UK's oldest railway sign restored to former glory for 100th birthday

Dura Composites Fabrication Team members Jack Partridge (left) and Dave Parkin (right) working on the sign at West Runton.

Dura Composites Fabrication Team members Jack Partridge (left) and Dave Parkin (right) working on the sign at West Runton. - Credit: Greater Anglia

The UK's oldest railway sign, which has welcomed visitors to a coastal village for almost 100 years, has been restored to its former glory.

When the sign was installed at West Runton station on December 21, 1921, David Lloyd George was prime minister, George V was sat on the throne, and the country was bouncing back after the First World War.

Now the sign has been restored as it approaches its 100th birthday.

The sign was built locally at Melton Constable and is believed to have become the oldest of its kind when a station at Gedney in Lincolnshire closed in the 1950s.

The West Runton sign before restoration work.

The West Runton sign before restoration work. - Credit: Greater Anglia

During the Second World War the original letters on the sign were all removed to prevent any invasion forces determining their positions, and over the years, the letters have been replaced several times. However they were made with timber and weathered quickly.


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Now the sign has been given a new lease of life after Essex-based Dura Composites created and installed new letters free of charge.

The sign at West Runton following restoration work.

The sign at West Runton following restoration work. - Credit: Greater Anglia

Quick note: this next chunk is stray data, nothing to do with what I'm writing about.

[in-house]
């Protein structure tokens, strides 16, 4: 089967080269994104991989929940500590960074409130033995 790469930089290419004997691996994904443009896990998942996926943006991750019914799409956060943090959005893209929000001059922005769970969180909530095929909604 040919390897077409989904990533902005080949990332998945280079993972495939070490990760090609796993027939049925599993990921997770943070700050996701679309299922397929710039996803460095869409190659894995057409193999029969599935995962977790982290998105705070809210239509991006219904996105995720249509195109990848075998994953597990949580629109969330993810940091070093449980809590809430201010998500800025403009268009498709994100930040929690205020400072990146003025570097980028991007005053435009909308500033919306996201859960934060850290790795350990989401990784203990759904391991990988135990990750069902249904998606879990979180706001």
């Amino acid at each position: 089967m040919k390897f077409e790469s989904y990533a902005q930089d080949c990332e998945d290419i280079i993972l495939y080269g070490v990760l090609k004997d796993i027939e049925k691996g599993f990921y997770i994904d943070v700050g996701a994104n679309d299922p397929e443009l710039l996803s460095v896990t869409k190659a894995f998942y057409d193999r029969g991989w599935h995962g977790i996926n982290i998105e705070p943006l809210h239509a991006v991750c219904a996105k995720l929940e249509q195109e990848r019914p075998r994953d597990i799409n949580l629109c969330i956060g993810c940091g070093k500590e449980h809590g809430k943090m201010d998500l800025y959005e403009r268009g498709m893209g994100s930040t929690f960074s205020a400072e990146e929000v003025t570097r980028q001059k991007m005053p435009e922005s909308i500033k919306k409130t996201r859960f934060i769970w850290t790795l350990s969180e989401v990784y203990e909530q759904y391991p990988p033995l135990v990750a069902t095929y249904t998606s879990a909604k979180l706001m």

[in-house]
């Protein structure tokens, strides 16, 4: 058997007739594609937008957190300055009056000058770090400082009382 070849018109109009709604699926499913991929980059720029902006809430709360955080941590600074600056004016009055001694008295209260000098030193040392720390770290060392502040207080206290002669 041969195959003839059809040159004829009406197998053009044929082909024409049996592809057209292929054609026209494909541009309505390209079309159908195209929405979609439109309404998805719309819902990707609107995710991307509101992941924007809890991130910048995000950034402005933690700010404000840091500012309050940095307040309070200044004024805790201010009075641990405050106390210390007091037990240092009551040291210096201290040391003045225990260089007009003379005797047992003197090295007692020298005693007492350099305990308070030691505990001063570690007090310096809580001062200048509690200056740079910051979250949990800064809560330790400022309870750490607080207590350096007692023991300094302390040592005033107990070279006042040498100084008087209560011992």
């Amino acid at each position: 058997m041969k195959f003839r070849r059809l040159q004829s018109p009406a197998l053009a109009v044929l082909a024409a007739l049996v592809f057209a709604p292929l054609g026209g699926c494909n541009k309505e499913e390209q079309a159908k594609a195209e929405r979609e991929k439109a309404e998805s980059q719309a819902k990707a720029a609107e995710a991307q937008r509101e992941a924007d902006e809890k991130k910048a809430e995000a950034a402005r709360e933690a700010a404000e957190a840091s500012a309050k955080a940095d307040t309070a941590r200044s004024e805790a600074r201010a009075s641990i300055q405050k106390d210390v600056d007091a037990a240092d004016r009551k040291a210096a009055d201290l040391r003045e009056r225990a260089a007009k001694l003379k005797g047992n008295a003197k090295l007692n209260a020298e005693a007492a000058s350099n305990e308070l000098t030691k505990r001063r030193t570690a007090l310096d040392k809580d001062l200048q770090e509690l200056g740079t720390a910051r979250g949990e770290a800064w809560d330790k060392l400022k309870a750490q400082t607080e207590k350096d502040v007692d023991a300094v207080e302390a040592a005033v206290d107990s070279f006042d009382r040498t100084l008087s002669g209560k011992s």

Chris Hawkins, asset inspection quality controller at Greater Anglia, said: “We are very grateful to Dura for their help in restoring this running board and preserving this important piece of railway history.

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“Their in-house graphic designer has a degree in graphic communication and typography and was able to identify the closest modern day match to the original font so the letters could be replicated.

“We’re so pleased with the finished result and hope it will be appreciated by those who use the station and people living in the local area.”

In the early 1990s, the board underwent restoration by leading expert Nigel Digby using wooden lettering, however it is hoped the new letters will provide a more permanent solution to withstand the coastal climate.

Martin Halliday, development Officer for Community Rail Norfolk, added: “We were delighted to work with Greater Anglia and Dura Composites to restore this unique piece of railway infrastructure.

“The sign is a familiar landmark for many thousands of rail users and is undoubtedly one of the most iconic original station running in boards still to be seen on the UK rail network.

“We are hugely grateful to everyone involved in the project.”

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